It’s important to know that Xgeva and Zometa are associated with a rare side effect called osteonecrosis of the jaw, in which the cells in the jawbone start to die. Doctors often advise stopping the medication at least one month before having any dental work, including deep cleanings, fillings, and root canals. About two months after a dental procedure, you can start taking the medication again. Even if you’re not having dental work, it’s a good idea to let your dentist know you’re taking one of these medicines in case you develop problems that need immediate attention.
Kidney problems are another rare side effect of bisphosphonates such as Zometa and Aredia. Your doctor may decide to follow your kidney function over time.
Doctors recommend radiation therapy to treat spots of cancer within the bones that are causing pain. If given soon enough, radiation therapy also can prevent the risk of fracture. There are different types of radiation therapy for bone metastasis:
For many women, a single dose or several doses of external radiation therapy — delivered to the affected areas of the bone — is enough to provide pain relief. It’s fairly common to have a pain flare two or three days later, but it usually only lasts for about 24 hours. Your doctor may give you the steroid medicine dexamethasone to prevent a pain flare.
SBRT targets high doses of radiation to the areas of cancer while minimizing any exposure to nearby healthy tissue. SBRT can treat small- to moderate-size tumors, either as part of a single treatment or a few treatments over time. With SBRT, the areas of cancer are mapped first using imaging scans so the beams can be targeted with great precision. You’re more likely to hear SBRT described with brand names such as CyberKnife or GammaKnife. This technology is not available everywhere, so check with your doctor.
If you have many painful bone metastases in different areas, your doctor may recommend an internal form of radiation that travels throughout the entire body. Medicines called radiopharmaceuticals are injected into a vein. The medicine moves through the body and concentrates in areas of the bone where there is a lot of cell activity — old cells dying and new cells growing — as is the case when cancer is present. The radiation that’s given off destroys the cancer cells. Doctors may use a radiopharmaceutical such as strontium-89 (brand name: Mestastron), or samarium-153 (Quadramet). This treatment tends to work best if the bone metastases are osteoblastic, meaning that they have led to enlarged, rigid growths on the bone.
In certain situations and at certain cancer centers, some doctors may recommend ablation if pain from bone metastases comes back or worsens after radiation therapy. Ablation is a procedure doctors can use to destroy tumors with heat, cold, or electrical current.
Using imaging scans to map the locations of the cancerous areas before or during the procedure, a small needle or probe can then deliver the treatment directly to the tumor.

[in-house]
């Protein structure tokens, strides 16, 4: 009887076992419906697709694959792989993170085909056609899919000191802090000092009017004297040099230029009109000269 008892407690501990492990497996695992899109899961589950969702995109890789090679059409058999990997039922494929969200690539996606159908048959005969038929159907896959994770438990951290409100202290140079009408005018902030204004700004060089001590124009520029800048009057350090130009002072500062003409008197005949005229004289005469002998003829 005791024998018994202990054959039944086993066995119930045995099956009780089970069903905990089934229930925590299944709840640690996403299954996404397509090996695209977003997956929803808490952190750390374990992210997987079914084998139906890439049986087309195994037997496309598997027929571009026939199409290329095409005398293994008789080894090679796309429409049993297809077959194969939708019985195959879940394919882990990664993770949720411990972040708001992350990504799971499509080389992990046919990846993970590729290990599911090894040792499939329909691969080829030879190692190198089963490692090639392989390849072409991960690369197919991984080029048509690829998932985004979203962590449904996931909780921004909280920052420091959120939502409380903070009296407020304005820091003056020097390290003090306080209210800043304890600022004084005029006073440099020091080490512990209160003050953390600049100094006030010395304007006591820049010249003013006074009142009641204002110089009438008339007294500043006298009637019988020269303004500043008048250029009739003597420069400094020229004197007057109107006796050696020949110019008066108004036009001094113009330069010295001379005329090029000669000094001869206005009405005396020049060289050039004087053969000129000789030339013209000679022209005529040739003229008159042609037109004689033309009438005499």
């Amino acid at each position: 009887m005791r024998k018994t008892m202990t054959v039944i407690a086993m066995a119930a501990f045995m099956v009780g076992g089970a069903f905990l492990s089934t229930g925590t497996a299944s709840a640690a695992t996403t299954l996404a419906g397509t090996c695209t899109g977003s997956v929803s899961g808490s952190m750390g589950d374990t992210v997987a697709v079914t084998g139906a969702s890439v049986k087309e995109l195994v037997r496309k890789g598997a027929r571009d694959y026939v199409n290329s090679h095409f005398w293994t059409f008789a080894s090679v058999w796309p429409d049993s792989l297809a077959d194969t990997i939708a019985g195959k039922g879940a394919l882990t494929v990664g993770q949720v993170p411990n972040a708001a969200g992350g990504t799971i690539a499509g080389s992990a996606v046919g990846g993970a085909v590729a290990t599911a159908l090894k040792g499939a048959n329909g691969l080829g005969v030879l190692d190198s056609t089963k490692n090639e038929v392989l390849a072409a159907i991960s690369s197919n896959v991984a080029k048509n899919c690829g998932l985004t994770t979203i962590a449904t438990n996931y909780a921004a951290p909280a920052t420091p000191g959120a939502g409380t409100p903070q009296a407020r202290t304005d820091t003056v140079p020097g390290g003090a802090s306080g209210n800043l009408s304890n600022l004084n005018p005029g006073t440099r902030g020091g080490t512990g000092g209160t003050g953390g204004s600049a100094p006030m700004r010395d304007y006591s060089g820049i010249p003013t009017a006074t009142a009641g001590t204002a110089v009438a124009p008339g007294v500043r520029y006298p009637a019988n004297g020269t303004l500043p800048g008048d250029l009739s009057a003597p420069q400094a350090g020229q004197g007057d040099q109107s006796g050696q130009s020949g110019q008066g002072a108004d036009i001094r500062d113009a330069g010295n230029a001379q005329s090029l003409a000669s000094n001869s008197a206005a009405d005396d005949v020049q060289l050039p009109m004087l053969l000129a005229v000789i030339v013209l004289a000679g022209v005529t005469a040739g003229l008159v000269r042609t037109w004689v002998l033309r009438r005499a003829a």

thermal ablation, which uses very high temperatures
cryoablation, which uses freezing cold temperatures
radiofrequency ablation, which uses high-frequency electrical currents
Another option is focused ultrasound, which does not use a probe but instead focuses ultrasound waves on the areas of cancer within the bone. This produces high temperatures that destroy the cancer cells.
All of these therapies have different risks and side effects. Your doctor can help you decide what’s best for your situation. In some cases, the treatment team can insert bone cement to strengthen and stabilize the bone after an ablation procedure.
To stabilize the bone, treat a fracture due to metastasis, or reduce pain, doctors can inject bone cement directly into any areas weakened by breast cancer.
There are a few examples of this technique:
Vertebroplasty: Guided by CT imaging, the doctor injects bone cement into the spinal bone, or vertebra, through a very small incision.
Kyphoplasty: This procedure also treats the spinal bone, but the doctor first inserts a small balloon to create a cavity in the bone and then injects the cement.
Cementoplasty: This term refers to the above techniques performed in any other bone in the body besides the spine.
If your bone is so weakened by metastasis that it has fractured or is about to fracture, you may need to have surgery. These fractures do not heal in the same way that healthy bone would.
There are a couple of surgical options for bone metastasis:
Surgically placing a support into the bone: A surgeon can place a rod, pins, screws, plates, or other devices to make the bone (or bones) stable again. This can help relieve pain and restore function.
Surgery to remove a bone tumor: In rare cases, if you have just a single area of metastasis in one area of a bone, you have no other evidence of breast cancer in the body, and you’re generally in good health, your doctor may consider surgery to remove the single tumor to give you a better chance of having an extended period with no evidence of disease.
Doctors have different opinions on the usefulness of surgery for bone metastasis, so talk with your medical team to see what they recommend.
— Last updated on April 12, 2022, 6:17 PM